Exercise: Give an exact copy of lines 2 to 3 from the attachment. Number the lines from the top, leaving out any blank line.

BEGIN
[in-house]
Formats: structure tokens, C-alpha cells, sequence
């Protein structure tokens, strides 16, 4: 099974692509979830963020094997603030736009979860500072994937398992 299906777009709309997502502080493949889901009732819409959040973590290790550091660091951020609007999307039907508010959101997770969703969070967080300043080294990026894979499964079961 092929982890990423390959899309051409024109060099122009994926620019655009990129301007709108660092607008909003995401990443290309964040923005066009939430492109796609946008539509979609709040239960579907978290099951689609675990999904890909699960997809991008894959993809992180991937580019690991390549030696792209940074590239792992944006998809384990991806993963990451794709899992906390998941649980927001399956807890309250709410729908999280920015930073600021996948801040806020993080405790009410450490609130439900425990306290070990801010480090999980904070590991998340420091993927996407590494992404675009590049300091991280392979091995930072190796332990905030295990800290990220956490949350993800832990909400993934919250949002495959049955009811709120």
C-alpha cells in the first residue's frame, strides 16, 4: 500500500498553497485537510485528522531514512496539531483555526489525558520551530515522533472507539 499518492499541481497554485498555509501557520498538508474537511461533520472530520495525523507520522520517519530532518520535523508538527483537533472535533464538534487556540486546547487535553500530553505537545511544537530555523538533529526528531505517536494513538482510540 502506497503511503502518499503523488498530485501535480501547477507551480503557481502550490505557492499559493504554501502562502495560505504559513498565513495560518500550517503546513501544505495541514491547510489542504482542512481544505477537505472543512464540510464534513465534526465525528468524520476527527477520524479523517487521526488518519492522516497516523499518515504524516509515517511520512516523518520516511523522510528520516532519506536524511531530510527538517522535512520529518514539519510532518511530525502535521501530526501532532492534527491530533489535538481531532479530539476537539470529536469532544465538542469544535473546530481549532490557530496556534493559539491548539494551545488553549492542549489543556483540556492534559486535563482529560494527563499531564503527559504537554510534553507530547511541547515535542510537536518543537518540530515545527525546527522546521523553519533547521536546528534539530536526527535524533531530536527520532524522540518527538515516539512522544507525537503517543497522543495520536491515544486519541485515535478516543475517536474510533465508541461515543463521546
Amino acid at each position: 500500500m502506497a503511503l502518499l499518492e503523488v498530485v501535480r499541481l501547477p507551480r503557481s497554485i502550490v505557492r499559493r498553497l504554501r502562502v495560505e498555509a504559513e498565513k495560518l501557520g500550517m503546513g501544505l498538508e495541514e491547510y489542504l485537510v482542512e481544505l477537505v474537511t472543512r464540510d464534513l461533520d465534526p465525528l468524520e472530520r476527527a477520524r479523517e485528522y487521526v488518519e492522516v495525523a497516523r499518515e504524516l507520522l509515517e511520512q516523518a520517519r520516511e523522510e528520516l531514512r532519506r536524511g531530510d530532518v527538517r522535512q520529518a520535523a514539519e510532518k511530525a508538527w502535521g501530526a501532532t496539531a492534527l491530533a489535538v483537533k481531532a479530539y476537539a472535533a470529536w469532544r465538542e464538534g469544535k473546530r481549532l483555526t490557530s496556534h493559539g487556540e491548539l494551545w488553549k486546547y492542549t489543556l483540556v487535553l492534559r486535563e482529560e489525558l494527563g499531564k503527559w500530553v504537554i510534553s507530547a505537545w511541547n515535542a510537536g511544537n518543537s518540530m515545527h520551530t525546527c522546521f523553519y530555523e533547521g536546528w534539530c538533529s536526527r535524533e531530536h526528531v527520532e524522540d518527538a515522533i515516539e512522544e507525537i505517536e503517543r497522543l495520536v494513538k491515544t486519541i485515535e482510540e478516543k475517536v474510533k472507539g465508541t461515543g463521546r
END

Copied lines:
Formats: structure tokens, C-alpha cells, sequence
């Protein structure tokens, strides 16, 4: 099974692509979830963020094997603030736009979860500072994937398992 299906777009709309997502502080493949889901009732819409959040973590290790550091660091951020609007999307039907508010959101997770969703969070967080300043080294990026894979499964079961 092929982890990423390959899309051409024109060099122009994926620019655009990129301007709108660092607008909003995401990443290309964040923005066009939430492109796609946008539509979609709040239960579907978290099951689609675990999904890909699960997809991008894959993809992180991937580019690991390549030696792209940074590239792992944006998809384990991806993963990451794709899992906390998941649980927001399956807890309250709410729908999280920015930073600021996948801040806020993080405790009410450490609130439900425990306290070990801010480090999980904070590991998340420091993927996407590494992404675009590049300091991280392979091995930072190796332990905030295990800290990220956490949350993800832990909400993934919250949002495959049955009811709120």